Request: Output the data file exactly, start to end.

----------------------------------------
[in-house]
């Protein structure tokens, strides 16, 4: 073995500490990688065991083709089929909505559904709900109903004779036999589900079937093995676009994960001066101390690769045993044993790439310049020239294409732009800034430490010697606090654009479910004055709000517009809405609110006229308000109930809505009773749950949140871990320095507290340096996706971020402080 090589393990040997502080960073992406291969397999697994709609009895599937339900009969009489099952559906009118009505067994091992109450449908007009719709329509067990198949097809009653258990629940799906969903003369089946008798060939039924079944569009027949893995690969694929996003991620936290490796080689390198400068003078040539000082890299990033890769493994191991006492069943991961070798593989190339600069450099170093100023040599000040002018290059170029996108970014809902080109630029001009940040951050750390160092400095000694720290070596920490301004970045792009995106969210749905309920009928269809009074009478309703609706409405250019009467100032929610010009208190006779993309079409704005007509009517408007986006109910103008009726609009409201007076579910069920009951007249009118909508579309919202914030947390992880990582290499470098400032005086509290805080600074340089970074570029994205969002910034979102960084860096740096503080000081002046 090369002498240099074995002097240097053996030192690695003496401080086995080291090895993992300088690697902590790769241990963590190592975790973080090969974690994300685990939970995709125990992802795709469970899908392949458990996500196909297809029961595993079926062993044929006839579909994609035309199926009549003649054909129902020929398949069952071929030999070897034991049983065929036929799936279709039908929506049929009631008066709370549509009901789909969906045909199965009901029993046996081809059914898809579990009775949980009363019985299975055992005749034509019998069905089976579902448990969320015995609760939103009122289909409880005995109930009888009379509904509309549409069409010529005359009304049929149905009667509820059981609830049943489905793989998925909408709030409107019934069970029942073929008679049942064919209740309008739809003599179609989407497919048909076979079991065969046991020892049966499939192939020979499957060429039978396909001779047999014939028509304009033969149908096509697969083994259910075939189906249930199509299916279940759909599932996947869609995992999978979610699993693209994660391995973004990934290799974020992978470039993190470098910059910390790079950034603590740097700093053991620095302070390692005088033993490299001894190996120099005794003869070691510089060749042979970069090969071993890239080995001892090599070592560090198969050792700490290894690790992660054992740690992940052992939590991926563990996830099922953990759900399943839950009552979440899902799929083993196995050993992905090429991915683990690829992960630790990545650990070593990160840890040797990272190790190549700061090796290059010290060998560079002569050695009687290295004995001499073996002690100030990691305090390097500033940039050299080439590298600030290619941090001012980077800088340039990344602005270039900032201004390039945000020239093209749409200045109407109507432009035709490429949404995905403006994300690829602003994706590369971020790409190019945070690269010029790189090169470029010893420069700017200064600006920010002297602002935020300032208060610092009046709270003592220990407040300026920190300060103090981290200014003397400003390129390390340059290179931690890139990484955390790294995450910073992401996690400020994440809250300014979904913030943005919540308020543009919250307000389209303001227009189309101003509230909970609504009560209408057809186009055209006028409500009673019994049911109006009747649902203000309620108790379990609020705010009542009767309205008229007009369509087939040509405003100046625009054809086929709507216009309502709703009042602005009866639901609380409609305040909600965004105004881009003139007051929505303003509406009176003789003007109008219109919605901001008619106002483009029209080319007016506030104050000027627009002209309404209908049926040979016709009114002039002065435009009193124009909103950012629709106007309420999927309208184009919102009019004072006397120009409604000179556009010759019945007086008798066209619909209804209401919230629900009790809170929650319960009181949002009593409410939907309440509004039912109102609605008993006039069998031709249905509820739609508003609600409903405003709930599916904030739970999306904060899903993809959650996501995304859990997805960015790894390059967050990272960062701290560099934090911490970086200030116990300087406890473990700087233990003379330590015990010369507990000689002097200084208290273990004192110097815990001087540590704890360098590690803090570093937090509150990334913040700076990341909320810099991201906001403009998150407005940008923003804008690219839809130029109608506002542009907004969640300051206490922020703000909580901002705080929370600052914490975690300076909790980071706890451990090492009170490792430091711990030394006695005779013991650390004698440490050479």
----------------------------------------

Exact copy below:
[in-house]
């Protein structure tokens, strides 16, 4: 073995500490990688065991083709089929909505559904709900109903004779036999589900079937093995676009994960001066101390690769045993044993790439310049020239294409732009800034430490010697606090654009479910004055709000517009809405609110006229308000109930809505009773749950949140871990320095507290340096996706971020402080 090589393990040997502080960073992406291969397999697994709609009895599937339900009969009489099952559906009118009505067994091992109450449908007009719709329509067990198949097809009653258990629940799906969903003369089946008798060939039924079944569009027949893995690969694929996003991620936290490796080689390198400068003078040539000082890299990033890769493994191991006492069943991961070798593989190339600069450099170093100023040599000040002018290059170029996108970014809902080109630029001009940040951050750390160092400095000694720290070596920490301004970045792009995106969210749905309920009928269809009074009478309703609706409405250019009467100032929610010009208190006779993309079409704005007509009517408007986006109910103008009726609009409201007076579910069920009951007249009118909508579309919202914030947390992880990582290499470098400032005086509290805080600074340089970074570029994205969002910034979102960084860096740096503080000081002046 090369002498240099074995002097240097053996030192690695003496401080086995080291090895993992300088690697902590790769241990963590190592975790973080090969974690994300685990939970995709125990992802795709469970899908392949458990996500196909297809029961595993079926062993044929006839579909994609035309199926009549003649054909129902020929398949069952071929030999070897034991049983065929036929799936279709039908929506049929009631008066709370549509009901789909969906045909199965009901029993046996081809059914898809579990009775949980009363019985299975055992005749034509019998069905089976579902448990969320015995609760939103009122289909409880005995109930009888009379509904509309549409069409010529005359009304049929149905009667509820059981609830049943489905793989998925909408709030409107019934069970029942073929008679049942064919209740309008739809003599179609989407497919048909076979079991065969046991020892049966499939192939020979499957060429039978396909001779047999014939028509304009033969149908096509697969083994259910075939189906249930199509299916279940759909599932996947869609995992999978979610699993693209994660391995973004990934290799974020992978470039993190470098910059910390790079950034603590740097700093053991620095302070390692005088033993490299001894190996120099005794003869070691510089060749042979970069090969071993890239080995001892090599070592560090198969050792700490290894690790992660054992740690992940052992939590991926563990996830099922953990759900399943839950009552979440899902799929083993196995050993992905090429991915683990690829992960630790990545650990070593990160840890040797990272190790190549700061090796290059010290060998560079002569050695009687290295004995001499073996002690100030990691305090390097500033940039050299080439590298600030290619941090001012980077800088340039990344602005270039900032201004390039945000020239093209749409200045109407109507432009035709490429949404995905403006994300690829602003994706590369971020790409190019945070690269010029790189090169470029010893420069700017200064600006920010002297602002935020300032208060610092009046709270003592220990407040300026920190300060103090981290200014003397400003390129390390340059290179931690890139990484955390790294995450910073992401996690400020994440809250300014979904913030943005919540308020543009919250307000389209303001227009189309101003509230909970609504009560209408057809186009055209006028409500009673019994049911109006009747649902203000309620108790379990609020705010009542009767309205008229007009369509087939040509405003100046625009054809086929709507216009309502709703009042602005009866639901609380409609305040909600965004105004881009003139007051929505303003509406009176003789003007109008219109919605901001008619106002483009029209080319007016506030104050000027627009002209309404209908049926040979016709009114002039002065435009009193124009909103950012629709106007309420999927309208184009919102009019004072006397120009409604000179556009010759019945007086008798066209619909209804209401919230629900009790809170929650319960009181949002009593409410939907309440509004039912109102609605008993006039069998031709249905509820739609508003609600409903405003709930599916904030739970999306904060899903993809959650996501995304859990997805960015790894390059967050990272960062701290560099934090911490970086200030116990300087406890473990700087233990003379330590015990010369507990000689002097200084208290273990004192110097815990001087540590704890360098590690803090570093937090509150990334913040700076990341909320810099991201906001403009998150407005940008923003804008690219839809130029109608506002542009907004969640300051206490922020703000909580901002705080929370600052914490975690300076909790980071706890451990090492009170490792430091711990030394006695005779013991650390004698440490050479």